Strategic Slack Channel Management.

Strategic Slack Channel Management for Salesforce Admins


As a Salesforce Admin, a good portion of our daily job is to be a functional leader within your organization. When you think about it, many of the users you support don’t report directly to you, yet they often benefit from your leadership and direction. So, apart from being a direct leader or managing people, being a strong functional leader can go a long way in driving adoption, getting buy-in, and, most importantly, fostering active participation.

Now, let’s bring this into the context of Slack and dive into my experience of effectively managing a group of more than 100 people responsible for creating content for the Admin Track during Dreamforce. This occurred in a channel where I didn’t have a direct reporting relationship with the members. Additionally, I’ll share some best practices for leveraging Slack to enhance engagement and drive action.

Plan your channel

Okay, this seems like a no-brainer, but it’s the first mistake that I see all too often. An initial project call wraps and there is this race to spin up a project Slack channel, almost as if unless it happens immediately, the idea will go bad. This leads to a hastily-named channel with members quickly added, some without knowing why.

For my Dreamforce channel, I took a moment to plan before I created it. Here’s how it’s done. First thing’s first, let’s look at how you name channels in your organization and make sure you follow that naming structure. Next, before you add anyone, take time to fill out the description of the channel. Again, seems basic, but I’m part of a lot of channels with no description.

Now, I bet at this point you’re just itching to add members. But don’t. You need to get your house—err, I mean your channel—in order. It’s kind of like before you moved into your house or apartment—you didn’t just throw your stuff in there and figure it out. I mean, maybe you did, but how did that work out? More than likely, you took the time to plan out what would go where and the flow of things. You know, so that when your friends come over they know where stuff is and where to sit. Your Slack channel is the same.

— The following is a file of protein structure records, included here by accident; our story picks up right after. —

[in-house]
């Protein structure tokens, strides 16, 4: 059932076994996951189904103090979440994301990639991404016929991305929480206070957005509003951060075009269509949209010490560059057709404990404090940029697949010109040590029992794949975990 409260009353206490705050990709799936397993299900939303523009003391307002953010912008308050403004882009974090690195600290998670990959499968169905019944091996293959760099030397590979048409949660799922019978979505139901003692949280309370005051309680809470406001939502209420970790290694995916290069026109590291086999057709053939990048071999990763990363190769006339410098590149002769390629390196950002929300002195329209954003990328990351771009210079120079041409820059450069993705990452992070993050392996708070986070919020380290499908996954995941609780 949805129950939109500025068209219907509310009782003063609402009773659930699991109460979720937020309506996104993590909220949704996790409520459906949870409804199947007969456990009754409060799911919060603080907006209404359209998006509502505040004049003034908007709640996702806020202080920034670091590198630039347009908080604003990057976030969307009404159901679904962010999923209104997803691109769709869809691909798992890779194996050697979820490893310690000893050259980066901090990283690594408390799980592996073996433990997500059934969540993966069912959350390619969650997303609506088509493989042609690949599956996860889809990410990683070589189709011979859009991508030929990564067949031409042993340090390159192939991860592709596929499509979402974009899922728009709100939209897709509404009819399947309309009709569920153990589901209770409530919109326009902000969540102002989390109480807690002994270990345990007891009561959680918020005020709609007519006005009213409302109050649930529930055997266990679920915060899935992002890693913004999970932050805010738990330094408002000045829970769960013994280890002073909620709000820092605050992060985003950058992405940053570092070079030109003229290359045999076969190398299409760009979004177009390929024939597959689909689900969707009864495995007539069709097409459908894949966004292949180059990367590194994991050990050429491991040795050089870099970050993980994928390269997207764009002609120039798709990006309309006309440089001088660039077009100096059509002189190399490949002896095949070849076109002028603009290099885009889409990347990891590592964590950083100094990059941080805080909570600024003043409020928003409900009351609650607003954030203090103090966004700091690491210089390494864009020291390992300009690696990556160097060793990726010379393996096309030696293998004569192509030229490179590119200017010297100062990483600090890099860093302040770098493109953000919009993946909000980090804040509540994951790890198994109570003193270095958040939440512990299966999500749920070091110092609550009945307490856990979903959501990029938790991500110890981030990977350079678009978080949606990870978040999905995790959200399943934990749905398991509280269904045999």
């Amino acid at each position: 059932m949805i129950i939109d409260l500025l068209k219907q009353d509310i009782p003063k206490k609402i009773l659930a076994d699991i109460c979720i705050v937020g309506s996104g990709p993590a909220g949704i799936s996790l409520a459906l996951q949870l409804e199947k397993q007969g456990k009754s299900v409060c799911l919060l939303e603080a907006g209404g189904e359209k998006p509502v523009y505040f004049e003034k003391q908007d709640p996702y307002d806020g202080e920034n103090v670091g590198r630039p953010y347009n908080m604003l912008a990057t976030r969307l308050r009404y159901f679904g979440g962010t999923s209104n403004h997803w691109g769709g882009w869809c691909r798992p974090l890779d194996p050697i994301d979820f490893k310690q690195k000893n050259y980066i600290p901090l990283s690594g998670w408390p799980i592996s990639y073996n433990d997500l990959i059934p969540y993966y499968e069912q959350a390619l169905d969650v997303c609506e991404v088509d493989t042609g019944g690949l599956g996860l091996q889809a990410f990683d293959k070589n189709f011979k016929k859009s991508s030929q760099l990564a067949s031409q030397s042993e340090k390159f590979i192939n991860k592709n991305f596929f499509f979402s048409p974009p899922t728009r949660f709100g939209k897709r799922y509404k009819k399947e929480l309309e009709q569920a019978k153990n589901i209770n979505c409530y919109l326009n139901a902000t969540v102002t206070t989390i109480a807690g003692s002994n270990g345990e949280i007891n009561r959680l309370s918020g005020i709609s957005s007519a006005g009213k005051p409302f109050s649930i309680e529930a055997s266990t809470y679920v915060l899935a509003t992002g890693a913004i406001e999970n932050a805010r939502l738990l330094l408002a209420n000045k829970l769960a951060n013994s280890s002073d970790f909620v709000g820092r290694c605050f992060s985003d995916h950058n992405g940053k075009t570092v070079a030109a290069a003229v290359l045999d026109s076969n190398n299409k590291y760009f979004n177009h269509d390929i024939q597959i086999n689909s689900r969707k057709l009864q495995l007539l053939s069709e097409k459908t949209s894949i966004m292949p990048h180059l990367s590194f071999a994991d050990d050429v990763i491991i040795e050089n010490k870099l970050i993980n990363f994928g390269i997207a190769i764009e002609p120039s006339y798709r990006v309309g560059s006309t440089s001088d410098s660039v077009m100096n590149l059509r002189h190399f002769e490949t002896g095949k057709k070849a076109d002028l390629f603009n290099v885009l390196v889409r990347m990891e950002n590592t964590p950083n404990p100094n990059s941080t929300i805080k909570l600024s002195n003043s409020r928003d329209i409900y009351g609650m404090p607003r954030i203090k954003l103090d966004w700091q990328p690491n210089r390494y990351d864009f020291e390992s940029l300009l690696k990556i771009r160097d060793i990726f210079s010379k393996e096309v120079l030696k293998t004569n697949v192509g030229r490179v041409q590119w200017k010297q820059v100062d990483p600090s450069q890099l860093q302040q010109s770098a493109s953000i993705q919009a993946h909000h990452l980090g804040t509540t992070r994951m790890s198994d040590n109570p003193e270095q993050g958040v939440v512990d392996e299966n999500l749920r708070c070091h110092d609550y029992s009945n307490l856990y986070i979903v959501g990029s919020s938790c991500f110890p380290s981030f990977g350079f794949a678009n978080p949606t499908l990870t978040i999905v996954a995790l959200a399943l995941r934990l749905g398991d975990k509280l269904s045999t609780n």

The bookmarks bar is your friend. Consider which key documents, links, etc., you want to add to the top. Granted, you don’t have to include every single bookmark or doc there. However, much like moving into a new place, make sure the essential items are there. As a bonus, use folders to keep the bookmarks bar tidy and easy to navigate.

Set up workflows to help direct traffic

Workflows, just like the bookmarks bar, reside at the top in a folder. Again, before you add members, think about some workflows you want to set up. Will there be any common, repetitive tasks that this group or project could run into? These might include approvals, project updates, etc.

For instance, during Dreamforce, I established two workflows. The first one served as a structured way for anyone in the channel to ask questions. The workflow’s format allowed me to capture information efficiently and reference documentation. The second workflow enabled presenters to submit their slides for review in a clutter-free channel dedicated to reviews. These workflows simplified the process, reduced visual clutter, and enhanced collaboration.

Remember, pins are your friend